I'm not really done processing, but this was a hard day. I had my "final" visit with the oncologist in this stage of my bumpy road to wellness. Everything looked good and strong and clear. I weigh over 20 pounds less than I did when I first started seeing him in July of 2011. I feel good. Then the reality of what I went through sunk in - the treatments, the mood swings, the massive debt I am in, and the promise of annual for the next few years and expensive even with insurance tests and scans. I tried to keep up with bills but lost some serious ground at the end of it all. Oh well. Always a sliver lining though. I need all new pants. And I'm alive. And I have people and dogs in my life who truly depend on me. If I had to choose all over again, even though I didn't the first time, I would take this path almost every time to get me where I am today. It seemed silly to promise every time. Tomorrow is a new episode of American Horror Story, Thursday is Halloween, and the rest of my year is looking golden. Status: content.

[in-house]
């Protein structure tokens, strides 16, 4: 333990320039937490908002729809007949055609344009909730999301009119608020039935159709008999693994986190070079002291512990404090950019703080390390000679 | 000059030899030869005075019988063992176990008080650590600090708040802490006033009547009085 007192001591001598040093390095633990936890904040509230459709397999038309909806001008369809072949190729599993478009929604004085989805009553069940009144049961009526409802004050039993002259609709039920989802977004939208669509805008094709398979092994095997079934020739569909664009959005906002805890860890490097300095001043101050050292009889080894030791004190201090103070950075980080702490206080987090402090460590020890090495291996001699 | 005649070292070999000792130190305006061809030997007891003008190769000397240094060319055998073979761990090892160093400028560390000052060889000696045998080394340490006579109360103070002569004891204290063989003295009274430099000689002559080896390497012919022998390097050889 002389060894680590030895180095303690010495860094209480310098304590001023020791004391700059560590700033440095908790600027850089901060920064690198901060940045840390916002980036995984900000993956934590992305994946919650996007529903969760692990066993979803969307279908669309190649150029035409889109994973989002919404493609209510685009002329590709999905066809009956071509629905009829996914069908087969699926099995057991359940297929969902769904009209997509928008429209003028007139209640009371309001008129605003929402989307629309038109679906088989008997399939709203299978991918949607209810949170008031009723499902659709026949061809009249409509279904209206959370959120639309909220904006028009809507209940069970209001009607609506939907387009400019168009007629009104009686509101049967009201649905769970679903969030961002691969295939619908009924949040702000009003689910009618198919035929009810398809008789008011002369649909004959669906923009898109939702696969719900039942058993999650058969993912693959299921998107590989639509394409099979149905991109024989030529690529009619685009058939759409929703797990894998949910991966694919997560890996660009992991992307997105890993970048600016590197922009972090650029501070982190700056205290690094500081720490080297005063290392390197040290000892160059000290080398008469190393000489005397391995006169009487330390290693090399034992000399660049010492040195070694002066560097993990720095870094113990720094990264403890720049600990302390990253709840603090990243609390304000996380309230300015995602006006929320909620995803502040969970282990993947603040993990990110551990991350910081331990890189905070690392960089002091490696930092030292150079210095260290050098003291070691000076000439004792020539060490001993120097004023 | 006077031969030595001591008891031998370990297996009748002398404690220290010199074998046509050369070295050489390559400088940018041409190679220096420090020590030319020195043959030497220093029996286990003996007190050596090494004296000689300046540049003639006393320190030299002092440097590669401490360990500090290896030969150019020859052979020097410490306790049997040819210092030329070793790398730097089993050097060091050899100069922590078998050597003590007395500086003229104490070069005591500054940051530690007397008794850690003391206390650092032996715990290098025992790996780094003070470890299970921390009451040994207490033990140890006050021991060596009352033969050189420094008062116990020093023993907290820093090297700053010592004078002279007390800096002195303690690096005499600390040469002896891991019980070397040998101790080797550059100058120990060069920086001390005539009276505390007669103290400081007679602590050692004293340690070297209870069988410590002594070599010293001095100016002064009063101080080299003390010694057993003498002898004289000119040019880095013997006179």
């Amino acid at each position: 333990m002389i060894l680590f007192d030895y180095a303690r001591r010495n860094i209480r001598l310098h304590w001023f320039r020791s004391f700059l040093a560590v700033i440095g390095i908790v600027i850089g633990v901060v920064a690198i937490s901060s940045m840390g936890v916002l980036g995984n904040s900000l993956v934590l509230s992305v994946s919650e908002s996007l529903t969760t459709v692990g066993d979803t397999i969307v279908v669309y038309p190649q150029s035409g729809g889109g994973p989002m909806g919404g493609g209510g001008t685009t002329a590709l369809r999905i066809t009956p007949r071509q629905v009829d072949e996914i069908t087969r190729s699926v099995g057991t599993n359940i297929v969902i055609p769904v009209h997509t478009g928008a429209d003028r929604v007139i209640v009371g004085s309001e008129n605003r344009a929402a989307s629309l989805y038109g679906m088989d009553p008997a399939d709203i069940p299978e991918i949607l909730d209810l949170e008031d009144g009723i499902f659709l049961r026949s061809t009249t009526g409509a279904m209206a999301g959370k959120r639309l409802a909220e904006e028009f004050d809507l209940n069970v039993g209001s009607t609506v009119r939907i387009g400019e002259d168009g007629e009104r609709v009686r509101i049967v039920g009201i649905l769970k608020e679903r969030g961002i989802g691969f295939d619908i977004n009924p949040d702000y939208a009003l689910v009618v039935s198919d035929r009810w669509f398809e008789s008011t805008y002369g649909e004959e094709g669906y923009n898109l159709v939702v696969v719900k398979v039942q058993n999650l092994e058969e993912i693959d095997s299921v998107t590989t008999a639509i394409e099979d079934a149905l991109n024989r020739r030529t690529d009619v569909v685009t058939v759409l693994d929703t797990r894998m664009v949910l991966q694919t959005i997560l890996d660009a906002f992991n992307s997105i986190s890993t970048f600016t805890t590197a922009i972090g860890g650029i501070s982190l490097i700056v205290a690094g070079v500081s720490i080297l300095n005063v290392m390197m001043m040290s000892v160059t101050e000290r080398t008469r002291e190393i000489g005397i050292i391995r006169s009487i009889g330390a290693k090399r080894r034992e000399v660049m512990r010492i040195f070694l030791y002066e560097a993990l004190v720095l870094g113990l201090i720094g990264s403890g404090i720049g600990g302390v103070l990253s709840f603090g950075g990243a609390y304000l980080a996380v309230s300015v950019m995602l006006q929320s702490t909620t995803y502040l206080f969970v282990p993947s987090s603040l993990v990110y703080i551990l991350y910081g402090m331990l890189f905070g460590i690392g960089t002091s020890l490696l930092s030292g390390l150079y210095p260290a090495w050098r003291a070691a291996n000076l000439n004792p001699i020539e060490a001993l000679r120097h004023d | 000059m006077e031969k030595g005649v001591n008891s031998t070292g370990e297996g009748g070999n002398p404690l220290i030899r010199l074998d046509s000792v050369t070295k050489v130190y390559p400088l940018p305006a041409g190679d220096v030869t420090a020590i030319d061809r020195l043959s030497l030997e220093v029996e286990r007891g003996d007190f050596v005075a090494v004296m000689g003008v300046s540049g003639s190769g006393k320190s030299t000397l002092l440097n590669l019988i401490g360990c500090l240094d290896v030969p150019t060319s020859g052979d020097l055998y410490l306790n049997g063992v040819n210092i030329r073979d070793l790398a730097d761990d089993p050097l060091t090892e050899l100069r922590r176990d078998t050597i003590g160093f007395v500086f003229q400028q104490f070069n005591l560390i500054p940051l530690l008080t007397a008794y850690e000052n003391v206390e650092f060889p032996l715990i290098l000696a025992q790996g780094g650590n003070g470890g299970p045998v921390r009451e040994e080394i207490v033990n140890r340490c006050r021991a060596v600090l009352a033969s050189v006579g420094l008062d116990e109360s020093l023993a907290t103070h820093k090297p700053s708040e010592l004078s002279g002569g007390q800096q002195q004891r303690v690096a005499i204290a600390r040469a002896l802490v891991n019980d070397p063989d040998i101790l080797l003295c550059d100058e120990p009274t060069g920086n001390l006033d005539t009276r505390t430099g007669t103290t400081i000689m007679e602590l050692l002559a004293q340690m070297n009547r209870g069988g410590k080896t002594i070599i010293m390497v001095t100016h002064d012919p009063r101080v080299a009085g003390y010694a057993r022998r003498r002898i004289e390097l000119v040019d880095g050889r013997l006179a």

Now that I am at long last done with treatments and have the big C squarely in the rearview mirror, it remains to be the gift that keeps on giving. I got a very nice and thoughtful wake up call on life. In the process I found something in myself that I thought I had lost long ago. At the end of the day I am, and have always been, a lucky bastard. With the good I must accept my fair share of stress, misfortune and tragedy. I fight and work really hard for everything I have. Not really sure how to go any slower. There was no way I wanted to se saddled with medical debt, so I made the hard decision to raid one of my IRA's to pay off my deductibles and related expenses along the way. My plan was to come out on the other end at zero. Alas, life had other plans for me. Imagine my surprise to get a letter from the IRS this past spring informing me that they were of the opinion that I owed them nearly $10,000 in back taxes. My heart sank. For just a moment I felt that white noise creeping up into my eyes and ears along with the very real possibility that I could stress myself into passing out. Then I just stopped and took a breath and tossed the letter aside for a week. Apparently the man in the Turbo Tax box and I had not properly reported withdrawal of funds from my Roth IRA, which should not have been taxable income. However, I had not filled out my tax return reflecting even that. I now understand that is a no-no and now I am peering at a mountain of fees and fines. I'm still kinda hoping we can clear this whole thing up. Months later involving a registered letter, a CPA, amended tax documents, and a lot of waiting, this letter arrives. Submitted on September 10th, they got around to a reply on October 28th. Fine with me, just in case. They can take all the time they need. I will now hear back sometime in the next 60 days. I approve of this timeline. They did end with that polite apology though, which made me feel so much better. "We apologize for any inconvenience we may have caused you, and thank you for your cooperation." What nice people! I'm going to see my oncologist for my exit visit. He's pretty nice too. Expensive, and the cause of all of this mess, but nice. Great view of the CWE too. Always a silver lining in my world, or I make my own.